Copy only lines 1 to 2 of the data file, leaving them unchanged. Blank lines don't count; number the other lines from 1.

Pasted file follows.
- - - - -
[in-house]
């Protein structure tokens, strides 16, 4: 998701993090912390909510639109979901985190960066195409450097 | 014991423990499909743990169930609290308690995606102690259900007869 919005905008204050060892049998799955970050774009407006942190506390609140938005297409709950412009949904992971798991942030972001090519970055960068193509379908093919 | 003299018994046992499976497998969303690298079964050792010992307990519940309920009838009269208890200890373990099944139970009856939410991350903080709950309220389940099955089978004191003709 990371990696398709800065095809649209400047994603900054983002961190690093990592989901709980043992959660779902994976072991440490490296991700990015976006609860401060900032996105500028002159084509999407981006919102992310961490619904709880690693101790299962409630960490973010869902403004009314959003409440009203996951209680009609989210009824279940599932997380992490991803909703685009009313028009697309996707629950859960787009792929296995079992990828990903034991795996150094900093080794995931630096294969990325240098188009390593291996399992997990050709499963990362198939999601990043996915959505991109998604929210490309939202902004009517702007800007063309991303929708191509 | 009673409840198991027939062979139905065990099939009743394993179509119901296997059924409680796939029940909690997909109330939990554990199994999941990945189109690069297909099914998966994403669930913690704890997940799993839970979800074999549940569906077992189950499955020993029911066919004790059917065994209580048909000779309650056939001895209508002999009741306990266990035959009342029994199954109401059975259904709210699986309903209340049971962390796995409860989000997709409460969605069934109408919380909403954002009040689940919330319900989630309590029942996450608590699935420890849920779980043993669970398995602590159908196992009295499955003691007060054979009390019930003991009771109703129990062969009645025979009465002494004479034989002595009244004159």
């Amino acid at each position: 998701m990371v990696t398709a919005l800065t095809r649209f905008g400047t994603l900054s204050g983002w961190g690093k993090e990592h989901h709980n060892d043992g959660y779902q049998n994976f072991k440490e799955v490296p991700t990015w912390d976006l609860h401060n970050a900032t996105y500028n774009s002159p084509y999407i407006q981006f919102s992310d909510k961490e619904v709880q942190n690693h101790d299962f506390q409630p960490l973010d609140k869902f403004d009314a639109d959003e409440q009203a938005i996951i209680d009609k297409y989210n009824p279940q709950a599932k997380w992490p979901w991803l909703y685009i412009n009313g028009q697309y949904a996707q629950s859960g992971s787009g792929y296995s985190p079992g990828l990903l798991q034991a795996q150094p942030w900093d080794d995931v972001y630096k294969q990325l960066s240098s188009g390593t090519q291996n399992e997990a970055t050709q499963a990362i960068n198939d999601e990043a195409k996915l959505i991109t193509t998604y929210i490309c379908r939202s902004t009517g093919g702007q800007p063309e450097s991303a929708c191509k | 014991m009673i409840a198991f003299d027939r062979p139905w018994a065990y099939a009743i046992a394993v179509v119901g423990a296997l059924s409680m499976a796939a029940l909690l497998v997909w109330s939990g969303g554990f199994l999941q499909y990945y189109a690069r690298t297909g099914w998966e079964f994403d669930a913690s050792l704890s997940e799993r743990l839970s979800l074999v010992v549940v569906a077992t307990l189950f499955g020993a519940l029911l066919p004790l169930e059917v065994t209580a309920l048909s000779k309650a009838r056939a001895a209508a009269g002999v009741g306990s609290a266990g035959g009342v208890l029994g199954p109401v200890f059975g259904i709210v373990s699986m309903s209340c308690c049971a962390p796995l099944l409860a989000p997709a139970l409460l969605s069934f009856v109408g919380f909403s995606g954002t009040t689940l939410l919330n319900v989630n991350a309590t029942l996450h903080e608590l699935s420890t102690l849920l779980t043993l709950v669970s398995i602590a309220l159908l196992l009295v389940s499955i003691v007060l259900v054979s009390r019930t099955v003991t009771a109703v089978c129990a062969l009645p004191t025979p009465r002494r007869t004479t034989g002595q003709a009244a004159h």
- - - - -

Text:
[in-house]
């Protein structure tokens, strides 16, 4: 998701993090912390909510639109979901985190960066195409450097 | 014991423990499909743990169930609290308690995606102690259900007869 919005905008204050060892049998799955970050774009407006942190506390609140938005297409709950412009949904992971798991942030972001090519970055960068193509379908093919 | 003299018994046992499976497998969303690298079964050792010992307990519940309920009838009269208890200890373990099944139970009856939410991350903080709950309220389940099955089978004191003709 990371990696398709800065095809649209400047994603900054983002961190690093990592989901709980043992959660779902994976072991440490490296991700990015976006609860401060900032996105500028002159084509999407981006919102992310961490619904709880690693101790299962409630960490973010869902403004009314959003409440009203996951209680009609989210009824279940599932997380992490991803909703685009009313028009697309996707629950859960787009792929296995079992990828990903034991795996150094900093080794995931630096294969990325240098188009390593291996399992997990050709499963990362198939999601990043996915959505991109998604929210490309939202902004009517702007800007063309991303929708191509 | 009673409840198991027939062979139905065990099939009743394993179509119901296997059924409680796939029940909690997909109330939990554990199994999941990945189109690069297909099914998966994403669930913690704890997940799993839970979800074999549940569906077992189950499955020993029911066919004790059917065994209580048909000779309650056939001895209508002999009741306990266990035959009342029994199954109401059975259904709210699986309903209340049971962390796995409860989000997709409460969605069934109408919380909403954002009040689940919330319900989630309590029942996450608590699935420890849920779980043993669970398995602590159908196992009295499955003691007060054979009390019930003991009771109703129990062969009645025979009465002494004479034989002595009244004159």